How to hire employees in Italy

Shraddha Saxena
Discover the benefits of hiring in Italy, where strategic geographic positioning and a dynamic business climate create ample opportunities. Boasting a competent workforce and flourishing sectors like mining, agriculture, and technology, Italy provides access to varied talent pools and substantial growth prospects in Europe’s vibrant economic landscape.

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Italy's job market, supported by a strong service sector and thriving manufacturing industries, is an excellent destination for hiring. Transitioning from an agricultural economy to an industrial powerhouse post-WWII, Italy excels in fashion, automotive, and technology sectors. This economic transformation led to rapid urbanization and growth, making Italy a global leader in exports such as metals, machinery, and textiles. With a skilled workforce and strategic economic landscape, Italy offers significant advantages for businesses looking to expand or establish operations in Europe.

What you need to know before hiring employees in Italy

Job market in Italy

  • Italy's job market is recovering, with the unemployment rate falling to 7.6% in May 2023, more than 2 percentage points lower than before the COVID-19 crisis. This improvement highlights a resilient labor market.
  • Total employment increased by 1.7% year-on-year in May 2023, showing steady growth despite economic challenges. This trend indicates a stable employment landscape.
  • Active labour market policies are crucial in Italy's National Recovery and Resilience Plan, ensuring continued support and high-quality training for jobseekers. These policies are essential for long-term employment growth.
  • The adoption of AI and automation technologies has enhanced high-skilled jobs without significantly reducing labor demand. This trend shows the potential for tech-driven job creation.
  •  Significant investments from the National Recovery and Resilience Plan are expected to create around 760,000 jobs annually from 2023 to 2027, especially in green and digital sectors. These investments will drive job growth across various industries.

Italy Hiring Trends

For 2024, the hiring trends in Italy reflect a cautiously optimistic economic recovery, influenced by several key factors:

  • Italy's hiring trends are influenced by its fluctuating GDP, which was about 2.26 trillion USD in 2023, showing resilience despite economic challenges since the 2008 crisis.
  • With the GDP ranking Italy among the top 10 global economies, there is a strong foundation for job creation, particularly in manufacturing and services.
  • The country's focus on reducing its budget deficit and national debt has improved fiscal stability, indirectly supporting job growth by creating a more stable economic environment.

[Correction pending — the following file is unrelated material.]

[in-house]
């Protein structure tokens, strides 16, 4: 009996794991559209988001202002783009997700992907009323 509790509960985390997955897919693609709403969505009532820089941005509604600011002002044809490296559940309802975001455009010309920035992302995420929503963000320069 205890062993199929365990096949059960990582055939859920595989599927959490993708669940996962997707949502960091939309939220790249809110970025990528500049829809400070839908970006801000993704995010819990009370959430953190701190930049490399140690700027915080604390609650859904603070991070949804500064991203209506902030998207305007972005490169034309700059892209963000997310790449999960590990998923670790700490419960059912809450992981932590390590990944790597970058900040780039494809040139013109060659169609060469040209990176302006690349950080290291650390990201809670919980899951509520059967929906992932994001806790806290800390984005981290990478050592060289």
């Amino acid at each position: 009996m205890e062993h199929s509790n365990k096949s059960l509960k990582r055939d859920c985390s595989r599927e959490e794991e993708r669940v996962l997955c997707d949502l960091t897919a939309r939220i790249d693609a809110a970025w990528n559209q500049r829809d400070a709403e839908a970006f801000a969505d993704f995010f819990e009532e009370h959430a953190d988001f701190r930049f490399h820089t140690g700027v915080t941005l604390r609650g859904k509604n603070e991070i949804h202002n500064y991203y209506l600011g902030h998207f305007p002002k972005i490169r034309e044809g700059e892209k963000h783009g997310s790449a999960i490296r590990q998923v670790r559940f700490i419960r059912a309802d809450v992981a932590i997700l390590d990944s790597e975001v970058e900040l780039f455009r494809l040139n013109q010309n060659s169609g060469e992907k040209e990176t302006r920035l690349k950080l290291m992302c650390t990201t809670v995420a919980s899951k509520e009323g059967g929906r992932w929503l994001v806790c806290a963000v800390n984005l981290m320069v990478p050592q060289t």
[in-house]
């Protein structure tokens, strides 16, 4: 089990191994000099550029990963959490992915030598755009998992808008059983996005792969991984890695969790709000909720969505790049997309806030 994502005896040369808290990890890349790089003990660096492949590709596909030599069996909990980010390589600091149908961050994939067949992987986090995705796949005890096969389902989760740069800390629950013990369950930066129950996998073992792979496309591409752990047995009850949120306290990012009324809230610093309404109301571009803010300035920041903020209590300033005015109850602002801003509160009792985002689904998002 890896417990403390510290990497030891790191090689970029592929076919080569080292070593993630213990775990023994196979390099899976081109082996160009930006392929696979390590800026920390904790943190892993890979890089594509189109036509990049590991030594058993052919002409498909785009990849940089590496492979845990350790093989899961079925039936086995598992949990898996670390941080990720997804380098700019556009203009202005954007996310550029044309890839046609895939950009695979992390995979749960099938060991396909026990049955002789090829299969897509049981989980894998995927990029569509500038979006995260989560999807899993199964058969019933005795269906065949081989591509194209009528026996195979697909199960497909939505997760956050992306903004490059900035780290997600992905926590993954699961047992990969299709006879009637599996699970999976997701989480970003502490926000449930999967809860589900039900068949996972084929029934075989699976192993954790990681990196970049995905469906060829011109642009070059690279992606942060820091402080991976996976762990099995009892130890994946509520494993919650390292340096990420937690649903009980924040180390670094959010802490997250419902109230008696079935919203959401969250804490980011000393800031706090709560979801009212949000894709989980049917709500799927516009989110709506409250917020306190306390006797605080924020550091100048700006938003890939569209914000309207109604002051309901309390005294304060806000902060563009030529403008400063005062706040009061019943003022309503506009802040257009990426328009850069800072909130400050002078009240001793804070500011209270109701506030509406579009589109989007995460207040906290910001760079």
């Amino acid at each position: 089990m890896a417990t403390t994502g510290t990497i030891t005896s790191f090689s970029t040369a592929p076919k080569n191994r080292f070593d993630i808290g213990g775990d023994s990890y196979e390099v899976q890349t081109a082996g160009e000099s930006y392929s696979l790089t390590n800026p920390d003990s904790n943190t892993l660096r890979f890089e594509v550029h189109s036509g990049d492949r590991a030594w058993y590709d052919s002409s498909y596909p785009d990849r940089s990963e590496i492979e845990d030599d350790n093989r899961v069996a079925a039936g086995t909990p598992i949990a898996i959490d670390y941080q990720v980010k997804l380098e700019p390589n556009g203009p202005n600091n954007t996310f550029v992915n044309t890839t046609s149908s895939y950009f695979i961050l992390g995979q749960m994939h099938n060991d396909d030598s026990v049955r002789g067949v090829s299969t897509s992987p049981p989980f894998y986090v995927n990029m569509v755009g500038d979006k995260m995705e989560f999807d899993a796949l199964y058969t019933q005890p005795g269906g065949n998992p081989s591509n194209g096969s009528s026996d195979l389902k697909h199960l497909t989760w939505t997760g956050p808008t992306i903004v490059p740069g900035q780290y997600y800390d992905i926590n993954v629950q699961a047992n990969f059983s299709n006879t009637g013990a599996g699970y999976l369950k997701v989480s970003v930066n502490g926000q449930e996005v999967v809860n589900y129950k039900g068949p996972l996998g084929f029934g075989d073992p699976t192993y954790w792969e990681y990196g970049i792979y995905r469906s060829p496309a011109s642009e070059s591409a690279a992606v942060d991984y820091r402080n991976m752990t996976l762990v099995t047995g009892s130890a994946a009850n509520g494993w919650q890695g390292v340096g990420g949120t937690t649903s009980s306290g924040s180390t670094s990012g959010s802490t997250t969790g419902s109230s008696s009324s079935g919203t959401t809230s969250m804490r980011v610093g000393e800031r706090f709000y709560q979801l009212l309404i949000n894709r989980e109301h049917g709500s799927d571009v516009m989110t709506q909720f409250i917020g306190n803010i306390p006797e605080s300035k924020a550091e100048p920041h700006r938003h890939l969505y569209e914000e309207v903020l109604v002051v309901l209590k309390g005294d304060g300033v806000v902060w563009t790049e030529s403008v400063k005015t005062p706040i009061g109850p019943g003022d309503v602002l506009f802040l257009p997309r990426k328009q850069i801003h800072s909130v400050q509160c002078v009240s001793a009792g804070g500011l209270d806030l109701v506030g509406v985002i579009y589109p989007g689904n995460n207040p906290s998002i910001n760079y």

• Inflation is projected to rise gradually, reaching 2% by 2029. This stable inflation rate can provide a predictable economic environment, beneficial for long-term hiring plans.
  • Significant investments and policies aimed at boosting efficiency and productivity are expected to create new job opportunities, particularly in sectors like technology, green energy, and infrastructure.
  • Despite regional disparities, Italy’s diverse economy continues to offer varied employment opportunities, especially in high-growth sectors such as pharmaceuticals, robotics, and advanced manufacturing.

How to hire employees from Italy

1. Set up an entity in the country

Engaging employees directly in Italy without a local entity is possible but involves navigating complex business and tax regulations. To establish a sustainable presence and ensure compliance, it is advisable to set up a local entity such as a Società per Azioni (S.p.A.) or Società a Responsabilità Limitata (S.r.l.) and register with the local tax authorities. This process includes obtaining a Tax Identification Number (Codice Fiscale) from the Agenzia delle Entrate. While the process can be intricate and requires careful planning, obtaining professional guidance or legal support can facilitate a seamless establishment, allowing the business to operate efficiently in Italy.

2. Hire independent contractors

Hiring independent contractors in Italy offers flexibility and may be economically advantageous for businesses requiring specialized expertise or temporary assistance on projects. To engage contractors effectively, companies should draft comprehensive agreements that clearly detail the project scope, timeline, compensation terms, and mutual obligations. It is essential to comply with Italian labor laws to avoid any misclassification of their employment status. Independent contractors in Italy are responsible for their own tax and social security contributions, which simplifies payroll processes for the hiring organization.

3. Partner with an EOR in the country

Partnering with an Employer of Record (EOR) in Italy can simplify the hiring and management of employees, particularly for companies that do not have a local presence. An EOR handles all legal responsibilities, payroll, taxation, and human resources tasks, allowing businesses to focus on their core operations. This partnership is particularly beneficial for companies looking to test the Italian market without establishing a full local entity or for those needing to quickly integrate talent in line with local employment laws. Utilizing the expertise of an EOR helps businesses effectively meet their staffing needs while ensuring full compliance with Italy's complex regulatory landscape.

Employment Laws You Must Know Before Hiring in Italy

Compliance risk while hiring in Italy